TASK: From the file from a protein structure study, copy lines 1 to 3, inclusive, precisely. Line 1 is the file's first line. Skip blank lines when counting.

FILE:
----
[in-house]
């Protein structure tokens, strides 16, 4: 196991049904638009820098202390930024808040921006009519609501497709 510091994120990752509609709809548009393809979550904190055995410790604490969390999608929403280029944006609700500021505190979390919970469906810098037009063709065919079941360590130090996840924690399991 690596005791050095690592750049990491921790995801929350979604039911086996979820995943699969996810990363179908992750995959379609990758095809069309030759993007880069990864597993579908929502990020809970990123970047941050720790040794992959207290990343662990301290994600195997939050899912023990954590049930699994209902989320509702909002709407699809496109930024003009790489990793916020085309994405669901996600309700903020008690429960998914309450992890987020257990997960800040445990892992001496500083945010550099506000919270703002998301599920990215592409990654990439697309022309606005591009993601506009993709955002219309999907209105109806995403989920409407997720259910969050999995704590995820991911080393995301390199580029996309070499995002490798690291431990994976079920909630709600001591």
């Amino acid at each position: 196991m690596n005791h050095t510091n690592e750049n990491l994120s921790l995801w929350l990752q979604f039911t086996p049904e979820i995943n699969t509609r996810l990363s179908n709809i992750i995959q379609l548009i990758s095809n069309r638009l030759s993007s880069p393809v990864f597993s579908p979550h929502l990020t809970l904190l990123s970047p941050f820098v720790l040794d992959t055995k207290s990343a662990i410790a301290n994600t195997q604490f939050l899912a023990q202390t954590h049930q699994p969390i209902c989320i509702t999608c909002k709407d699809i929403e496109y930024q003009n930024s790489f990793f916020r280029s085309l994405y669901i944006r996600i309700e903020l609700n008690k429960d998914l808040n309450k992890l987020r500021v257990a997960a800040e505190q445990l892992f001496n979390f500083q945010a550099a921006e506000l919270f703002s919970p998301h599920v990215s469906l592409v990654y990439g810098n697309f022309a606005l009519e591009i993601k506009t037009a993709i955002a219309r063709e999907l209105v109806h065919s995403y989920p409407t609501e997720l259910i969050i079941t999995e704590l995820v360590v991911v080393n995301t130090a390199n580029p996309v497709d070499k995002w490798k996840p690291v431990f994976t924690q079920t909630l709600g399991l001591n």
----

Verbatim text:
[in-house]
């Protein structure tokens, strides 16, 4: 196991049904638009820098202390930024808040921006009519609501497709 510091994120990752509609709809548009393809979550904190055995410790604490969390999608929403280029944006609700500021505190979390919970469906810098037009063709065919079941360590130090996840924690399991 690596005791050095690592750049990491921790995801929350979604039911086996979820995943699969996810990363179908992750995959379609990758095809069309030759993007880069990864597993579908929502990020809970990123970047941050720790040794992959207290990343662990301290994600195997939050899912023990954590049930699994209902989320509702909002709407699809496109930024003009790489990793916020085309994405669901996600309700903020008690429960998914309450992890987020257990997960800040445990892992001496500083945010550099506000919270703002998301599920990215592409990654990439697309022309606005591009993601506009993709955002219309999907209105109806995403989920409407997720259910969050999995704590995820991911080393995301390199580029996309070499995002490798690291431990994976079920909630709600001591």
């Amino acid at each position: 196991m690596n005791h050095t510091n690592e750049n990491l994120s921790l995801w929350l990752q979604f039911t086996p049904e979820i995943n699969t509609r996810l990363s179908n709809i992750i995959q379609l548009i990758s095809n069309r638009l030759s993007s880069p393809v990864f597993s579908p979550h929502l990020t809970l904190l990123s970047p941050f820098v720790l040794d992959t055995k207290s990343a662990i410790a301290n994600t195997q604490f939050l899912a023990q202390t954590h049930q699994p969390i209902c989320i509702t999608c909002k709407d699809i929403e496109y930024q003009n930024s790489f990793f916020r280029s085309l994405y669901i944006r996600i309700e903020l609700n008690k429960d998914l808040n309450k992890l987020r500021v257990a997960a800040e505190q445990l892992f001496n979390f500083q945010a550099a921006e506000l919270f703002s919970p998301h599920v990215s469906l592409v990654y990439g810098n697309f022309a606005l009519e591009i993601k506009t037009a993709i955002a219309r063709e999907l209105v109806h065919s995403y989920p409407t609501e997720l259910i969050i079941t999995e704590l995820v360590v991911v080393n995301t130090a390199n580029p996309v497709d070499k995002w490798k996840p690291v431990f994976t924690q079920t909630l709600g399991l001591n």